in the trailer of Dr. Gillespie's New Assistant (1942)
|Born||September 13, 1868 (or 1871, varying sources)
Pittsburgh, Pennsylvania, U.S.
|Died||April 5, 1960
Seattle, Washington, U.S.
Born in Pittsburgh, Pennsylvania, Kruger had a long career on stage before appearing in films. From 1907 to 1935, she featured in theatre plays on Broadway, mostly in Shakespearean plays such as Hamlet (as Gertrude), Twelfth Night (as Olivia), Taming of the Shrew (Widow), and The Merchant of Venice (Nerissa).
Kruger was brought to Hollywood by Samuel Goldwyn. She appeared in her first film while in her sixties, These Three (1936). She then proceeded to act in over forty films in the space of little more than a decade. Among her notable roles was Nurse Molly Byrd, the superintendent of nurses in the popular Dr. Kildare/Dr. Gillespie film series, appearing in all but the first two of the sixteen movies.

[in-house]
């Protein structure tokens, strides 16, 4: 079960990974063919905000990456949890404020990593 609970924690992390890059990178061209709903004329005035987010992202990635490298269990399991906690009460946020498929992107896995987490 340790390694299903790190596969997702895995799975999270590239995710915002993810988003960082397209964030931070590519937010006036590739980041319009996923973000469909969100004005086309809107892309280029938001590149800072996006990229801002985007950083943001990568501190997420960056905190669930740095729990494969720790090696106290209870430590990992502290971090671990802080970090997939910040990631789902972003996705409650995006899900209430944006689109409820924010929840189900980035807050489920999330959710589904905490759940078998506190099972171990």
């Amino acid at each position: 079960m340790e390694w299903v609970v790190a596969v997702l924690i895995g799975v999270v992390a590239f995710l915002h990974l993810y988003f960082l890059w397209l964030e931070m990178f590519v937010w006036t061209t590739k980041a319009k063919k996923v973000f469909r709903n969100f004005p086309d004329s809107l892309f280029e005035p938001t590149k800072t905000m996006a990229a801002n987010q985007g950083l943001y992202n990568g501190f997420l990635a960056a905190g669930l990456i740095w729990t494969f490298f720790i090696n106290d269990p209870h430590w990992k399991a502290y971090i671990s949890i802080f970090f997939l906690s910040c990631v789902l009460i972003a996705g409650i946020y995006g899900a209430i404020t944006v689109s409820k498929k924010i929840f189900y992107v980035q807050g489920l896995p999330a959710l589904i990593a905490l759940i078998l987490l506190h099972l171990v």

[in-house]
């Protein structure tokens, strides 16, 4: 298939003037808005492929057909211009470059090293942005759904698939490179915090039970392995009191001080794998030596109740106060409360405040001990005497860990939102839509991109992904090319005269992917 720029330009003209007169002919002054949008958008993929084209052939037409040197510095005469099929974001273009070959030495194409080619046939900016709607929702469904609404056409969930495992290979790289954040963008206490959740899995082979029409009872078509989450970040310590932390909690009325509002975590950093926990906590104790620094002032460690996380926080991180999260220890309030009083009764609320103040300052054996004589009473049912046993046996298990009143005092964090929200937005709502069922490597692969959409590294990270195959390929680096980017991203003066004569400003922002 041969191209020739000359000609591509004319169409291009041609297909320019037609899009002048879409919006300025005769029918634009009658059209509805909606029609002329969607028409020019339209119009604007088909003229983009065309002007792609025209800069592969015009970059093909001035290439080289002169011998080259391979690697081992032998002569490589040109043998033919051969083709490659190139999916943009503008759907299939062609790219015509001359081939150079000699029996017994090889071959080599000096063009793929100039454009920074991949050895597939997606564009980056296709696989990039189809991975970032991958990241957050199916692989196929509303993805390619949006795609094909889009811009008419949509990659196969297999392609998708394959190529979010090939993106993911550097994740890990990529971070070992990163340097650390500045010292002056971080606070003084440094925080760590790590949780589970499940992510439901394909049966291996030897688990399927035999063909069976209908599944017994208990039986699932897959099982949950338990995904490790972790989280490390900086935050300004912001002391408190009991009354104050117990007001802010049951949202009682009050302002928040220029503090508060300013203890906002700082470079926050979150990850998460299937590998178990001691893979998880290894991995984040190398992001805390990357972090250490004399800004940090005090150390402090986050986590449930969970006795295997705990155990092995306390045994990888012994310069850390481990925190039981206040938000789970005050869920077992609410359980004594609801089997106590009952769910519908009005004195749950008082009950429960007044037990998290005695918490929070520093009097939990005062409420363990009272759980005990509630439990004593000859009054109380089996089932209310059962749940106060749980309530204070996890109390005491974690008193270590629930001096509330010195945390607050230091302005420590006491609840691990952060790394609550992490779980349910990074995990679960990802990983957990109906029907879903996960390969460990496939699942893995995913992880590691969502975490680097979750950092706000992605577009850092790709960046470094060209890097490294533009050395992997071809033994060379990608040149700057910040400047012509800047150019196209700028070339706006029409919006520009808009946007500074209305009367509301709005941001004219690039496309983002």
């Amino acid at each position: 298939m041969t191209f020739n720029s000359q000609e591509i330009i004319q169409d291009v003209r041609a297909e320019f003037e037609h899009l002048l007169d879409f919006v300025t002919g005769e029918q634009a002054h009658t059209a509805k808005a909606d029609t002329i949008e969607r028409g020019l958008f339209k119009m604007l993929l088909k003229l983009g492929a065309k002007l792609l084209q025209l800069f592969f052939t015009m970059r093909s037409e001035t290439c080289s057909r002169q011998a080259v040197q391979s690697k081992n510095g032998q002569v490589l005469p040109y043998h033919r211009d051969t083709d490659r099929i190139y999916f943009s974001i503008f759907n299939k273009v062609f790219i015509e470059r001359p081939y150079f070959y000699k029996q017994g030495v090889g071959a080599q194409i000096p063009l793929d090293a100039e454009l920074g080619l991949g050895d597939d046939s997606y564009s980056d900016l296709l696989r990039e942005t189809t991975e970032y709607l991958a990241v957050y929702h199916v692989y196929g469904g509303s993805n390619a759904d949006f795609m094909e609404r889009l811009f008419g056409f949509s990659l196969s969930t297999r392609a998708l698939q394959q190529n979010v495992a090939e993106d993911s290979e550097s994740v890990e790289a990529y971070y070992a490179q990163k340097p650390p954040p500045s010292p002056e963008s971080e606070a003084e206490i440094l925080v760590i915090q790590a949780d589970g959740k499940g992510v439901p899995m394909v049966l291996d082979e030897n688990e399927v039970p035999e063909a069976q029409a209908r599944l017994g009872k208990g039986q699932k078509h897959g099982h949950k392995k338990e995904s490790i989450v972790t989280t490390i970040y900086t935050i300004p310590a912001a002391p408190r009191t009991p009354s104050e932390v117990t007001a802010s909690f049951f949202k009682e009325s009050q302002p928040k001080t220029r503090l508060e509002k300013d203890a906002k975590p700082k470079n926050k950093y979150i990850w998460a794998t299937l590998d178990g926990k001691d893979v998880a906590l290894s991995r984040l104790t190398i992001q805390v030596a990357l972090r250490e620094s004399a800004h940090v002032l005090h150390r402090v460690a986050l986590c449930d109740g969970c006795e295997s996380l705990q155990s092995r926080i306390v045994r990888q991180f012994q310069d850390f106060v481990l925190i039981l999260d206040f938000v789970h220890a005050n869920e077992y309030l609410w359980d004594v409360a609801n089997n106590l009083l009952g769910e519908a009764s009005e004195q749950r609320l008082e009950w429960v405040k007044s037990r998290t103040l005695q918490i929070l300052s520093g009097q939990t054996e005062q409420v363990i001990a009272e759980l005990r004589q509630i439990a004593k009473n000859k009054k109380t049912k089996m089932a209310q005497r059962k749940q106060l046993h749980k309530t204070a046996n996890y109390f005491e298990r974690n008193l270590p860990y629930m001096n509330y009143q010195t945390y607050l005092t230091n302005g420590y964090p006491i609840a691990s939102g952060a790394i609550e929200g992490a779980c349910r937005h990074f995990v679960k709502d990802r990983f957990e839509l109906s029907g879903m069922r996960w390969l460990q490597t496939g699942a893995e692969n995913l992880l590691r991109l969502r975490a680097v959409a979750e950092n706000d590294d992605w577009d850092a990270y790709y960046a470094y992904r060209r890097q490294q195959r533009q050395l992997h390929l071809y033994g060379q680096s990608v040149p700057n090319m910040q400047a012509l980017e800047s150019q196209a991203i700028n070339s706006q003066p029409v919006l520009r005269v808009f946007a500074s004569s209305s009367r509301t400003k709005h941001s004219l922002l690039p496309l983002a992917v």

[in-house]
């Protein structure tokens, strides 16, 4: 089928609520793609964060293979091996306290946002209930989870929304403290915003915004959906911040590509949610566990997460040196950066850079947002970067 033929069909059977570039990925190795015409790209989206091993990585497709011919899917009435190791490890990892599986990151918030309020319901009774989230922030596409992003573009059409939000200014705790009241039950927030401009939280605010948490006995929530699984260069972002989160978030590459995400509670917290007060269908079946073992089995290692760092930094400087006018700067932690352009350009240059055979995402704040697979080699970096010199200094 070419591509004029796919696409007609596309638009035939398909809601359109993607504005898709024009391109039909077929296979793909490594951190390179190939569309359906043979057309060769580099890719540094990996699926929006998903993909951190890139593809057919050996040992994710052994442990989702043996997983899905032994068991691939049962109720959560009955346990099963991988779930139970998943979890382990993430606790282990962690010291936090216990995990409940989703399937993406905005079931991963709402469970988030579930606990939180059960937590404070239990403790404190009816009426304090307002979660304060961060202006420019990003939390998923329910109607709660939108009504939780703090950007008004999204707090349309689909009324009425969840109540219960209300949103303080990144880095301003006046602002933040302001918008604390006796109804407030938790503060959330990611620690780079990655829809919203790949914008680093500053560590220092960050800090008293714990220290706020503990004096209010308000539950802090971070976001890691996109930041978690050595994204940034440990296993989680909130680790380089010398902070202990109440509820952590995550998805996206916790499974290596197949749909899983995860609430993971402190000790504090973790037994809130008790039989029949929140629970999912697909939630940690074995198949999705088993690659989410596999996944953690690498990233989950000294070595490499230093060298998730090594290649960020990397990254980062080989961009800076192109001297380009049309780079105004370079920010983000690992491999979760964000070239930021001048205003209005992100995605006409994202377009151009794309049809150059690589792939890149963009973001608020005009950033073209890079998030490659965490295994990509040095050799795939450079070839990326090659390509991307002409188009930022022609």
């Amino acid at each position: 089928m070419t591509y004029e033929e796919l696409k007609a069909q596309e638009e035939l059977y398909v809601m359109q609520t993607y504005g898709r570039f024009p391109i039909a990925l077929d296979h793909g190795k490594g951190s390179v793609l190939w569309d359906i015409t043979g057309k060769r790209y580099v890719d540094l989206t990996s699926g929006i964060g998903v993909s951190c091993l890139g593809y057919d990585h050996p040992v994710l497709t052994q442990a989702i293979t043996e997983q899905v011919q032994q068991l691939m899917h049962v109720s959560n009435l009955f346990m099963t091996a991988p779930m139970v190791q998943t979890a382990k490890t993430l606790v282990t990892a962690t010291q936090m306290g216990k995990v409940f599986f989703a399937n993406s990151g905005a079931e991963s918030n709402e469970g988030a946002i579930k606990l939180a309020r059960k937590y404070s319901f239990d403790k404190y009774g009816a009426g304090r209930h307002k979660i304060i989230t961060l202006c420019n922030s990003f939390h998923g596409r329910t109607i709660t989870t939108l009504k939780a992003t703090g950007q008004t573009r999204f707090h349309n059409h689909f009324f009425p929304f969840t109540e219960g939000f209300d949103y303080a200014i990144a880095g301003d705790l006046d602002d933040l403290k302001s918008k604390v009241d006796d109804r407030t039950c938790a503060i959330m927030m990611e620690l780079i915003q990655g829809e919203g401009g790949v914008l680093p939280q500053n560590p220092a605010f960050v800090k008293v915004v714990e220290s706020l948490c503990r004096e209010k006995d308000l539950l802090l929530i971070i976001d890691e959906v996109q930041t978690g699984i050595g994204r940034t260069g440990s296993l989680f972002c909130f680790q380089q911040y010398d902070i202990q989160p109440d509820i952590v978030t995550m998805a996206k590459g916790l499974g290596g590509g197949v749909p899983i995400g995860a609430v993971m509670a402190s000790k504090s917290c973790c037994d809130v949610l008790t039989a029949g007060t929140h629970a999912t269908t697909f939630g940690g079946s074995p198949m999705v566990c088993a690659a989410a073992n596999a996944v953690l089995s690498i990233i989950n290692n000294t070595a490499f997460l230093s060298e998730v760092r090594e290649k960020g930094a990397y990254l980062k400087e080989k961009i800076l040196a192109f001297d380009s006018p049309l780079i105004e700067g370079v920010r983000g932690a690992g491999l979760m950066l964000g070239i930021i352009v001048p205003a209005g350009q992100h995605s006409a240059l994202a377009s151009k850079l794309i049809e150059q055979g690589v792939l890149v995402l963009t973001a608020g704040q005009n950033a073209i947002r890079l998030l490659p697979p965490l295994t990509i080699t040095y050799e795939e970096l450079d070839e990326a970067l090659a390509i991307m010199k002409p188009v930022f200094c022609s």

She portrayed Empress Maria Theresa of Austria in Marie Antoinette (1938) and the almost mother-in-law of Rosalind Russell's lead character in His Girl Friday (1940). In 1942, she appeared as the subversive society matron Henrietta Sutton in Alfred Hitchcock's Saboteur (1942). Kruger's last film appearance was in the film, Forever Amber (1947).
On radio, Kruger played Emily Mayfield on Those We Love and the captain's wife on Show Boat.
* -films in which Kruger portrayed Molly Byrd
- "Alma Kruger Biography". allmovie.com. Retrieved 2007-11-15.
- "Alma Kruger". IMDb. Retrieved 2007-11-15.
- "Alma Kruger to Be In 'Soldiers Three'". Oakland Tribune. California, Oakland. Associated Press. December 12, 1935. p. 28. Retrieved July 7, 2016 – via Newspapers.com.
- "Alma Kruger, Film, Radio Actress, Dies". Wisconsin State Journal. Wisconsin, Madison. Associated Press. April 8, 1960. p. 1. Retrieved July 7, 2016 – via Newspapers.com.
- "Amusements". Rushville Republican. Indiana, Rushville. September 27, 1938. p. 4. Retrieved July 7, 2016 – via Newspapers.com.
- DeLong, Thomas A. (1996). Radio Stars: An Illustrated Biographical Dictionary of 953 Performers, 1920 through 1960. McFarland & Company, Inc. ISBN 978-0-7864-2834-2. P. 156.
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